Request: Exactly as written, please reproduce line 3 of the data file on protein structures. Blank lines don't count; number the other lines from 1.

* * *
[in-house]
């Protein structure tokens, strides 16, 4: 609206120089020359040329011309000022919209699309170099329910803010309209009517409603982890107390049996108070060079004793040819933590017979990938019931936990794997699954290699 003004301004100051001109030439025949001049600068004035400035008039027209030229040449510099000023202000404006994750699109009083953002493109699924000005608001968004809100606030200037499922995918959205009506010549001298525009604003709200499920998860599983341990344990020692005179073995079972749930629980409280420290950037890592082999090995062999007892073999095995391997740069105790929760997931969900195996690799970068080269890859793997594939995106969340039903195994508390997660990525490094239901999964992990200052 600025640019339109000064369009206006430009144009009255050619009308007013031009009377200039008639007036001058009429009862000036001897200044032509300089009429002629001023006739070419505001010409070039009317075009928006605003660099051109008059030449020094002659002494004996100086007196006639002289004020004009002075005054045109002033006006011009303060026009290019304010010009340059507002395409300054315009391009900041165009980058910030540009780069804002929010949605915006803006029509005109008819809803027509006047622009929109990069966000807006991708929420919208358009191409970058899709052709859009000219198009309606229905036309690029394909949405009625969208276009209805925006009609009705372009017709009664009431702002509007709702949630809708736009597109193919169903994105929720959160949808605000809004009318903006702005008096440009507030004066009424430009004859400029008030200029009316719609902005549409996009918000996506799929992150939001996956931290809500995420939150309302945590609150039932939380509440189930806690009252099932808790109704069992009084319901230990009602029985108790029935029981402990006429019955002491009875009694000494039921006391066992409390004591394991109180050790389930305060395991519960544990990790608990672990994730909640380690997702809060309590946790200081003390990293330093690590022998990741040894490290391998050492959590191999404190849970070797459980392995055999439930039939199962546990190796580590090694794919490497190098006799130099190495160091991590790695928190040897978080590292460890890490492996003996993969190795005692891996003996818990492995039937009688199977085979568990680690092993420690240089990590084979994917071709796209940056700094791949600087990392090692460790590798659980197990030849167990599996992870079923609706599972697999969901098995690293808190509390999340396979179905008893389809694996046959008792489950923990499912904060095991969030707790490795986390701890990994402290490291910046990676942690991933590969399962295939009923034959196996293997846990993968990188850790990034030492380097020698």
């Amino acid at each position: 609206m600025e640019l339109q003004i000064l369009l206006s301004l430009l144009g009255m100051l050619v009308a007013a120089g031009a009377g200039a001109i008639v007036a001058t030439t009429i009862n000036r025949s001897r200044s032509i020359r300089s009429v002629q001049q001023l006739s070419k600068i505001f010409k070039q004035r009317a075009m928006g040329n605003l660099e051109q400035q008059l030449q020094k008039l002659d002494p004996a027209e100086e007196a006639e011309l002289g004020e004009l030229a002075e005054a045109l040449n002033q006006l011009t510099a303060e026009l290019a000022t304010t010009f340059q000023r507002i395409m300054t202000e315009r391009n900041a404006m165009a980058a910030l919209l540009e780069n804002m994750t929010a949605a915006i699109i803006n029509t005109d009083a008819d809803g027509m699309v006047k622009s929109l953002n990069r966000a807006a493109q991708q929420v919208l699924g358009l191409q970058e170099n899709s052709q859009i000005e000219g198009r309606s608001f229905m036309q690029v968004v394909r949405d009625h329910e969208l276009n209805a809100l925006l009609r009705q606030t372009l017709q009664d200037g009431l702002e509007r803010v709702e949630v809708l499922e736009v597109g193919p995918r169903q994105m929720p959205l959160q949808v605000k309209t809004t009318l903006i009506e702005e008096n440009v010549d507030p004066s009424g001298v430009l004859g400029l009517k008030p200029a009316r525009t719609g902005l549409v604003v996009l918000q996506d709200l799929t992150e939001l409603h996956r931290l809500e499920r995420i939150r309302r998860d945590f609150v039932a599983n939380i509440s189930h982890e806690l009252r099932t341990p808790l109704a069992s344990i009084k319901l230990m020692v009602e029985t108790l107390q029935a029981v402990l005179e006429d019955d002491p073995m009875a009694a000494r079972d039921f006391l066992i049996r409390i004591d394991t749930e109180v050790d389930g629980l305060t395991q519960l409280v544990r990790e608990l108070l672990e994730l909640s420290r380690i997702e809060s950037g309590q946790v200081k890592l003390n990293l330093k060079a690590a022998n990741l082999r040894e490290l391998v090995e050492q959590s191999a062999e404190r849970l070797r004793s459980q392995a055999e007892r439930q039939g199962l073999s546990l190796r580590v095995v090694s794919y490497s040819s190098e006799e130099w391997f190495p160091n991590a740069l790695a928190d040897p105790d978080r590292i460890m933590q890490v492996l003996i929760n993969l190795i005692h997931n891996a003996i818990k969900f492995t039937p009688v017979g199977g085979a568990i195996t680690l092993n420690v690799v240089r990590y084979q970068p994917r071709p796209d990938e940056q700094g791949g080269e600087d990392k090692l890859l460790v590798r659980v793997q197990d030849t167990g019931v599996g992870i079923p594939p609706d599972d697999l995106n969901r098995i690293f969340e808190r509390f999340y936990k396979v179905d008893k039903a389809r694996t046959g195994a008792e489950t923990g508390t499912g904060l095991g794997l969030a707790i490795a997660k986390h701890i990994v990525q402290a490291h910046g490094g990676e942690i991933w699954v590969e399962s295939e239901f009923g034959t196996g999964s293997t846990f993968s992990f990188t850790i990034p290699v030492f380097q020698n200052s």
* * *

């Amino acid at each position: 609206m600025e640019l339109q003004i000064l369009l206006s301004l430009l144009g009255m100051l050619v009308a007013a120089g031009a009377g200039a001109i008639v007036a001058t030439t009429i009862n000036r025949s001897r200044s032509i020359r300089s009429v002629q001049q001023l006739s070419k600068i505001f010409k070039q004035r009317a075009m928006g040329n605003l660099e051109q400035q008059l030449q020094k008039l002659d002494p004996a027209e100086e007196a006639e011309l002289g004020e004009l030229a002075e005054a045109l040449n002033q006006l011009t510099a303060e026009l290019a000022t304010t010009f340059q000023r507002i395409m300054t202000e315009r391009n900041a404006m165009a980058a910030l919209l540009e780069n804002m994750t929010a949605a915006i699109i803006n029509t005109d009083a008819d809803g027509m699309v006047k622009s929109l953002n990069r966000a807006a493109q991708q929420v919208l699924g358009l191409q970058e170099n899709s052709q859009i000005e000219g198009r309606s608001f229905m036309q690029v968004v394909r949405d009625h329910e969208l276009n209805a809100l925006l009609r009705q606030t372009l017709q009664d200037g009431l702002e509007r803010v709702e949630v809708l499922e736009v597109g193919p995918r169903q994105m929720p959205l959160q949808v605000k309209t809004t009318l903006i009506e702005e008096n440009v010549d507030p004066s009424g001298v430009l004859g400029l009517k008030p200029a009316r525009t719609g902005l549409v604003v996009l918000q996506d709200l799929t992150e939001l409603h996956r931290l809500e499920r995420i939150r309302r998860d945590f609150v039932a599983n939380i509440s189930h982890e806690l009252r099932t341990p808790l109704a069992s344990i009084k319901l230990m020692v009602e029985t108790l107390q029935a029981v402990l005179e006429d019955d002491p073995m009875a009694a000494r079972d039921f006391l066992i049996r409390i004591d394991t749930e109180v050790d389930g629980l305060t395991q519960l409280v544990r990790e608990l108070l672990e994730l909640s420290r380690i997702e809060s950037g309590q946790v200081k890592l003390n990293l330093k060079a690590a022998n990741l082999r040894e490290l391998v090995e050492q959590s191999a062999e404190r849970l070797r004793s459980q392995a055999e007892r439930q039939g199962l073999s546990l190796r580590v095995v090694s794919y490497s040819s190098e006799e130099w391997f190495p160091n991590a740069l790695a928190d040897p105790d978080r590292i460890m933590q890490v492996l003996i929760n993969l190795i005692h997931n891996a003996i818990k969900f492995t039937p009688v017979g199977g085979a568990i195996t680690l092993n420690v690799v240089r990590y084979q970068p994917r071709p796209d990938e940056q700094g791949g080269e600087d990392k090692l890859l460790v590798r659980v793997q197990d030849t167990g019931v599996g992870i079923p594939p609706d599972d697999l995106n969901r098995i690293f969340e808190r509390f999340y936990k396979v179905d008893k039903a389809r694996t046959g195994a008792e489950t923990g508390t499912g904060l095991g794997l969030a707790i490795a997660k986390h701890i990994v990525q402290a490291h910046g490094g990676e942690i991933w699954v590969e399962s295939e239901f009923g034959t196996g999964s293997t846990f993968s992990f990188t850790i990034p290699v030492f380097q020698n200052s």